Nicholas Snow, the longtime LGBTQ+ and HIV/AIDS activist, has spent the last three decades interviewing and producing content that entertains viewers and elevates difficult conversations.
Since 2016, he has been regularly producing, hosting and broadcasting his online show, PromoHomo.TV, from his home in DAP Health’s first affordable housing complex.
But well before Facebook Live or even Facebook itself was created, Snow was already pioneering new ways of connecting with audiences during live broadcasts. His first show, which debuted in 1993, was a public access television show called “Tinseltown’s Queer,” where he interviewed some of Hollywood’s biggest stars, as well as LGBTQ+ civil rights activists.
The show ran for six years and was broadcast to some 600,000 households on four different cable systems in the Los Angeles area. Toward the end of the show’s run, he and his friends came up with an innovative way to chat with viewers live. “We told the live viewing audience which online chat room to go into, and then we set up a laptop right in front of us so we could read questions and comments live,” Snow said.
Then, Snow’s show was on the cutting edge of the internet and its possibilities for live communication. Now, online broadcasts with live chats are so commonplace that a teenager could set one up on Twitch in an afternoon, and begin streaming to the site’s 30 million daily visitors.
Even though he works in front of the camera, Snow envisioned his life a little differently. “I always wanted to be an actor,” he said.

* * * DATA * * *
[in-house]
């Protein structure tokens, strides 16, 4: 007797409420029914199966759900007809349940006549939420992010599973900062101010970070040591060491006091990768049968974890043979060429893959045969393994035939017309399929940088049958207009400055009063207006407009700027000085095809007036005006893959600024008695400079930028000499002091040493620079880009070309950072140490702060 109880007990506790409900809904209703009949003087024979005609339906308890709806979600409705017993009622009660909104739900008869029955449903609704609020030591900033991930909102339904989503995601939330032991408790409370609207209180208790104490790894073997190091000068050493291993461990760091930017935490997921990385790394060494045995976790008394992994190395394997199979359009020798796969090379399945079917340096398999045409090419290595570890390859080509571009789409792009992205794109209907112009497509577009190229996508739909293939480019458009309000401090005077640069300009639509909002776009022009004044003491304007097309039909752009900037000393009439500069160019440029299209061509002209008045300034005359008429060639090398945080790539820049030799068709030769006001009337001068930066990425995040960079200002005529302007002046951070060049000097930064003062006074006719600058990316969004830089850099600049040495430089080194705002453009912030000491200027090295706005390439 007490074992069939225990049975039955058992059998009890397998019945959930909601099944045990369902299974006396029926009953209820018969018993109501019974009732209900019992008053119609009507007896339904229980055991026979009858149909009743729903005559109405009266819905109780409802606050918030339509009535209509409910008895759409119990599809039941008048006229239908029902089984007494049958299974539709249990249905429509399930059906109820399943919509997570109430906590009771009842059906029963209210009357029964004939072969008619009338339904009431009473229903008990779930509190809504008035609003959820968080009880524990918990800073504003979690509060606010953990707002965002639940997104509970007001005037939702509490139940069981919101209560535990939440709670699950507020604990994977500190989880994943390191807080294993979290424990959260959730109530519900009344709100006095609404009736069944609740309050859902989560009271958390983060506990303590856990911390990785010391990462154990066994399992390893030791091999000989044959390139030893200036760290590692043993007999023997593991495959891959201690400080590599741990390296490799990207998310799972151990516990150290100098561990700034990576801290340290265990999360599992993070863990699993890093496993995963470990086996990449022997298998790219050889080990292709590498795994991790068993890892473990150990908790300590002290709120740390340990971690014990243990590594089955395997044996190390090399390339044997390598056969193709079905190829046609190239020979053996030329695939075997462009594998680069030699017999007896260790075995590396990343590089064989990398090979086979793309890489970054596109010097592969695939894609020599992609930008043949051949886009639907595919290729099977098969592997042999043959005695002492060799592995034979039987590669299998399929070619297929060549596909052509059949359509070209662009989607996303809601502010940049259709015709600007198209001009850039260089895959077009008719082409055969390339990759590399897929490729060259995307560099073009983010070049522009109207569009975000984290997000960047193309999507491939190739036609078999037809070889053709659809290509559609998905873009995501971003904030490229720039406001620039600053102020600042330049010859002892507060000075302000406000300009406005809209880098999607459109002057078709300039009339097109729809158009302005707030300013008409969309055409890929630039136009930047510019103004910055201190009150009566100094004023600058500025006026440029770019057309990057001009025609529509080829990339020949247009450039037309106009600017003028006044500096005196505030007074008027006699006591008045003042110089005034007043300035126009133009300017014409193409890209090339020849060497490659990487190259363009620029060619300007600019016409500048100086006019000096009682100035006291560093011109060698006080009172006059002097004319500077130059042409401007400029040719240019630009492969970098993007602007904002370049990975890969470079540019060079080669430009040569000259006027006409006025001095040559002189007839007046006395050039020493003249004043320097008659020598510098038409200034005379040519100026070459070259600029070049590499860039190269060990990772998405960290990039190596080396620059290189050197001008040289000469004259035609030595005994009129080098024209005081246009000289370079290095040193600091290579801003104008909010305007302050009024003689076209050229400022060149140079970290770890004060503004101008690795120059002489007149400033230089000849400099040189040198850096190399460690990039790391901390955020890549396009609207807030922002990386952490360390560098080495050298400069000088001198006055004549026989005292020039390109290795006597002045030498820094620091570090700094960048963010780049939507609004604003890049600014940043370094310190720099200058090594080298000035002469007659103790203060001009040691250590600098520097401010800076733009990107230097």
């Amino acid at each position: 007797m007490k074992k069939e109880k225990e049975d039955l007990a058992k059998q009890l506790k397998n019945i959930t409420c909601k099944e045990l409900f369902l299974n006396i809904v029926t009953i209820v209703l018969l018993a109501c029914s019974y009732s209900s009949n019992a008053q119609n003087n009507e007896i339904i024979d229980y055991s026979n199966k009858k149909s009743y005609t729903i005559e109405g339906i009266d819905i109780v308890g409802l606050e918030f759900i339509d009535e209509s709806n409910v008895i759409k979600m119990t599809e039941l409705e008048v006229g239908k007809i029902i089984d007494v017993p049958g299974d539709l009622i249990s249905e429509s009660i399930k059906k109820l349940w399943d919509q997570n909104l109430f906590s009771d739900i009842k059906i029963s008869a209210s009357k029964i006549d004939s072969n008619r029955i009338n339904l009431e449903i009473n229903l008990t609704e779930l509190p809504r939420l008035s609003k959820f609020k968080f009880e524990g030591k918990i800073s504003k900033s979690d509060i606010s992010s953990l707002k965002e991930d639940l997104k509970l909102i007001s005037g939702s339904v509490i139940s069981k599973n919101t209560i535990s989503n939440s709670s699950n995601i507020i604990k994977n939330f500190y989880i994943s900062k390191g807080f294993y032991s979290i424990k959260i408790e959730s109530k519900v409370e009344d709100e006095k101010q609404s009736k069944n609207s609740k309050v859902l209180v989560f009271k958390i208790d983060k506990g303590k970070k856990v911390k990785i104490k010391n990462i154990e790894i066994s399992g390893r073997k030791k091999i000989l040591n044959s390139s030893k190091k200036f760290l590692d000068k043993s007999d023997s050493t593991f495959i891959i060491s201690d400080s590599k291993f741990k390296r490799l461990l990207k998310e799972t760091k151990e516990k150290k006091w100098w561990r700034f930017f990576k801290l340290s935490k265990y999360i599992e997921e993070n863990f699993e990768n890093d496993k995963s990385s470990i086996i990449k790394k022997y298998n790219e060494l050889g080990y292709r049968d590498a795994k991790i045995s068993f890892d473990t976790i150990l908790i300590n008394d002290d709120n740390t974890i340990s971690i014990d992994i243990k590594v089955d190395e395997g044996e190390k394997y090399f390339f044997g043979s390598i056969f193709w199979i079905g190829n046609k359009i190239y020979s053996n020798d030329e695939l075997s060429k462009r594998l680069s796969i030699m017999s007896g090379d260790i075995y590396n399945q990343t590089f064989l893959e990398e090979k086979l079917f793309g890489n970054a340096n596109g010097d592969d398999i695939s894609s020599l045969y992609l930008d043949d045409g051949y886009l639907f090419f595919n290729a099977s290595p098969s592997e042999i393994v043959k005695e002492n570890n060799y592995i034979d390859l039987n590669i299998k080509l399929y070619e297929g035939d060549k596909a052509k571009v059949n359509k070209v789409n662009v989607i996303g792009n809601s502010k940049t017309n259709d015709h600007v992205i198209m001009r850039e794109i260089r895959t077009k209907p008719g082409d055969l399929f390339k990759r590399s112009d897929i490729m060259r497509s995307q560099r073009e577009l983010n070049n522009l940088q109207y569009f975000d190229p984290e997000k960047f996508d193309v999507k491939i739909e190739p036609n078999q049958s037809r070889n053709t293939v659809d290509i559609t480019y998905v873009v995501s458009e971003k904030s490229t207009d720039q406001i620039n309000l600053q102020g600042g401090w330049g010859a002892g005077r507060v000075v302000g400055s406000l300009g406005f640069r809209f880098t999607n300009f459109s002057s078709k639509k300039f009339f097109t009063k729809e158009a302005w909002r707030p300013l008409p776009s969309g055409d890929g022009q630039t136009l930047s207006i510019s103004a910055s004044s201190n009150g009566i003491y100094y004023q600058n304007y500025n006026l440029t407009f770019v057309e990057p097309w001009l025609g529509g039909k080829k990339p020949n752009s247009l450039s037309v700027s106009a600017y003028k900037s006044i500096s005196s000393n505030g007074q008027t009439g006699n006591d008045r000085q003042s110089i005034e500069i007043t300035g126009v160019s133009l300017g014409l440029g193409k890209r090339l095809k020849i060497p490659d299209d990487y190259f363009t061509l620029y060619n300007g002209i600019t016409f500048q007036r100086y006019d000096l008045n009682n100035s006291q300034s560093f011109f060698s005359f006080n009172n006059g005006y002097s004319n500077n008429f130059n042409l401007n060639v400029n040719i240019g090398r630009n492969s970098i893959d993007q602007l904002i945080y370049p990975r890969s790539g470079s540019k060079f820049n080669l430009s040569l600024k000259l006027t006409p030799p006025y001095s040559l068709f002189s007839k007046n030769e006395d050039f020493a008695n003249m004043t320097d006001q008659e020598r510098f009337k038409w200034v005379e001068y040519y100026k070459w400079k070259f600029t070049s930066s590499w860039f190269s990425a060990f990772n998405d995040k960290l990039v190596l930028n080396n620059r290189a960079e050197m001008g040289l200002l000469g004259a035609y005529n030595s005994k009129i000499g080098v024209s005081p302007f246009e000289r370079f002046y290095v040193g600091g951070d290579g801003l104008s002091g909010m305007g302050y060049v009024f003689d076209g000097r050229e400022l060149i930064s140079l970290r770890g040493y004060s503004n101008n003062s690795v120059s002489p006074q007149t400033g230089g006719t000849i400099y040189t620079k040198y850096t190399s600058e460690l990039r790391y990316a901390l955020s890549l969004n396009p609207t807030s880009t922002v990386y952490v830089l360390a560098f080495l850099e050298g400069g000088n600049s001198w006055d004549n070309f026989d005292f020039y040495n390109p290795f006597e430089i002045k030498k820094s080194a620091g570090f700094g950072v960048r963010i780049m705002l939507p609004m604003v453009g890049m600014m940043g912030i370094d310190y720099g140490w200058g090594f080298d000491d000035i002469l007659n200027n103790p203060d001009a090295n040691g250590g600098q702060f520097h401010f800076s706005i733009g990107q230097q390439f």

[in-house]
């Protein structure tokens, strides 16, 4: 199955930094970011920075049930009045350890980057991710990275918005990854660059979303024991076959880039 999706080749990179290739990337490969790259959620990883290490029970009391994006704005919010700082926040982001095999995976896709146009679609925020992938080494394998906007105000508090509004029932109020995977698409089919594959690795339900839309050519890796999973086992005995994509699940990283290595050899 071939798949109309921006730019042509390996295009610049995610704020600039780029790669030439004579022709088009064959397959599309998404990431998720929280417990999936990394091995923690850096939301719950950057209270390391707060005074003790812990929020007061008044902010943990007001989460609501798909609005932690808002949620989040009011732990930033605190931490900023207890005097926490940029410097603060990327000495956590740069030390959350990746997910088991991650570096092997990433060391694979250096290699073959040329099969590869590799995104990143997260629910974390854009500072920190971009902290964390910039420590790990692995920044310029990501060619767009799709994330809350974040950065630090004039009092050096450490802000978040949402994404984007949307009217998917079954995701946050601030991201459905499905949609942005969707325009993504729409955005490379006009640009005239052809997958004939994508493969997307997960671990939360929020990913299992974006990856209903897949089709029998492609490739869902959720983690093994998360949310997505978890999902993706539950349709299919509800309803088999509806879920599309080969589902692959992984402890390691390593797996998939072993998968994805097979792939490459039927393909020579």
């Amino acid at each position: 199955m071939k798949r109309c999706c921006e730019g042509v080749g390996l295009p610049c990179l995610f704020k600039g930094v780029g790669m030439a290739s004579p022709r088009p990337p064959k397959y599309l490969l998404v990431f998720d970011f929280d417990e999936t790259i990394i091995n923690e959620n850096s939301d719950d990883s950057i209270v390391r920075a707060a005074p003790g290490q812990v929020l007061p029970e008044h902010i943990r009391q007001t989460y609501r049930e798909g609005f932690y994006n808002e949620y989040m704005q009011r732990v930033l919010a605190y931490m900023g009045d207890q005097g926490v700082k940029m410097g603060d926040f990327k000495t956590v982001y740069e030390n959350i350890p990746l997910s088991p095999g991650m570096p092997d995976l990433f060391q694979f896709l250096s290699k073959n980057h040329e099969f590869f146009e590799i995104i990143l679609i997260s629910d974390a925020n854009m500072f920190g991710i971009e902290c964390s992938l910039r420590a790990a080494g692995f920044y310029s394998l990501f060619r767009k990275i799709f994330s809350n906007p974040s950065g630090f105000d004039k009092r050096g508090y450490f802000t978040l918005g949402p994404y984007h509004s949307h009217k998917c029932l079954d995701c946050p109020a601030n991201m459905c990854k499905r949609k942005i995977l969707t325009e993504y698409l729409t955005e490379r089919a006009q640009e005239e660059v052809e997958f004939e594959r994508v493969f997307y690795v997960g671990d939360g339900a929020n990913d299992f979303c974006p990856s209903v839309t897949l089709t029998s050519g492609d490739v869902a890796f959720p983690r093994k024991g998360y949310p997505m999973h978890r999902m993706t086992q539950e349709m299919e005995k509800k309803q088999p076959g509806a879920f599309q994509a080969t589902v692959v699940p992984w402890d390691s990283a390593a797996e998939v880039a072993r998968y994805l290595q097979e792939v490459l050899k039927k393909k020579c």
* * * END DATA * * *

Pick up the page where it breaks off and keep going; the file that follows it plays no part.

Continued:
Snow did end up acting while working in Thailand as a foreign correspondent. But before his acting career could take off, Snow started getting involved in activism at the beginning of the HIV/AIDS epidemic in the 1980s.
“In the face of the death of loved ones, the most important thing I had was the power of my own voice,” Snow said. He used that voice to come out publicly as gay in the 1980s. “I just assumed I wasn’t going to be able to have a mainstream professional path because of my decision to come out of the closet,” he said.
Instead, he created a career all his own. While living in Los Angeles, Snow joined The Experience, a personal growth workshop that went on to create the first National Coming Out Day in 1988. He began writing a syndicated column two years later while on the board of directors for the Alliance for Gay and Lesbian Artists in the Arts and Entertainment Industry.